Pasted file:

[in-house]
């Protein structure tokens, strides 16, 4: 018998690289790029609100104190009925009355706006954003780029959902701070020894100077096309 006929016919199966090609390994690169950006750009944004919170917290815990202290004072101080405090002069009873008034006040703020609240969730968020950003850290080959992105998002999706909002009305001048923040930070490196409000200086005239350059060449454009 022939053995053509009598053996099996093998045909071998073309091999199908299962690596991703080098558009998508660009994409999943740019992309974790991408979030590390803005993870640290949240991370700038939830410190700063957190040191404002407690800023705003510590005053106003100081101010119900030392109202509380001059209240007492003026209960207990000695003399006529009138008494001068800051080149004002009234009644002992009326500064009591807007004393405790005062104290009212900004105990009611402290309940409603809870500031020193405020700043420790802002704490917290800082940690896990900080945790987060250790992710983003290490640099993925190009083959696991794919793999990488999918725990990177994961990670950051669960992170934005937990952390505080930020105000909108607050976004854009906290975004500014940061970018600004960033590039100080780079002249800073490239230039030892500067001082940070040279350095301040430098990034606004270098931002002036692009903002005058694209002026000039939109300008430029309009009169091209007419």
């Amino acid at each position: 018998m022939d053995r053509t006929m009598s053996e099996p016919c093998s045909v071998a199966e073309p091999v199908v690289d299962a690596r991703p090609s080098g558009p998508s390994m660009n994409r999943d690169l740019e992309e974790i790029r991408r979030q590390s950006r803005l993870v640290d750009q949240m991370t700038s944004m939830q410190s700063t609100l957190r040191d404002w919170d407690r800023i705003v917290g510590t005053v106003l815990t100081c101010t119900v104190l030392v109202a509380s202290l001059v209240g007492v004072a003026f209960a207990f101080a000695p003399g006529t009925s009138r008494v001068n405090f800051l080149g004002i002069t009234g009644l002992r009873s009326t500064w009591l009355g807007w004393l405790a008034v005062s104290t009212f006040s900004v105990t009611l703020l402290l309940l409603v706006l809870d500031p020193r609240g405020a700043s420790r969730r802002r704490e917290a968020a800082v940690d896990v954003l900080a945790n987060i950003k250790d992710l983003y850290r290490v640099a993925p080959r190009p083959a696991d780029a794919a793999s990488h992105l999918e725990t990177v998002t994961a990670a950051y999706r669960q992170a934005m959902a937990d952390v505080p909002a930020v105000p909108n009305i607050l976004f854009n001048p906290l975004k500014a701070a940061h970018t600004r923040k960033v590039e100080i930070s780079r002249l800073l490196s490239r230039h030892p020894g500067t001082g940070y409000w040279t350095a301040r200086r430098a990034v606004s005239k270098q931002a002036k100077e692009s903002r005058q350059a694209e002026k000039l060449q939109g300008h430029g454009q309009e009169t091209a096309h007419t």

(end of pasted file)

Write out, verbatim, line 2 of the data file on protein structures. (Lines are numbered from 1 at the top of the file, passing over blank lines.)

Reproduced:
């Protein structure tokens, strides 16, 4: 018998690289790029609100104190009925009355706006954003780029959902701070020894100077096309 006929016919199966090609390994690169950006750009944004919170917290815990202290004072101080405090002069009873008034006040703020609240969730968020950003850290080959992105998002999706909002009305001048923040930070490196409000200086005239350059060449454009 022939053995053509009598053996099996093998045909071998073309091999199908299962690596991703080098558009998508660009994409999943740019992309974790991408979030590390803005993870640290949240991370700038939830410190700063957190040191404002407690800023705003510590005053106003100081101010119900030392109202509380001059209240007492003026209960207990000695003399006529009138008494001068800051080149004002009234009644002992009326500064009591807007004393405790005062104290009212900004105990009611402290309940409603809870500031020193405020700043420790802002704490917290800082940690896990900080945790987060250790992710983003290490640099993925190009083959696991794919793999990488999918725990990177994961990670950051669960992170934005937990952390505080930020105000909108607050976004854009906290975004500014940061970018600004960033590039100080780079002249800073490239230039030892500067001082940070040279350095301040430098990034606004270098931002002036692009903002005058694209002026000039939109300008430029309009009169091209007419």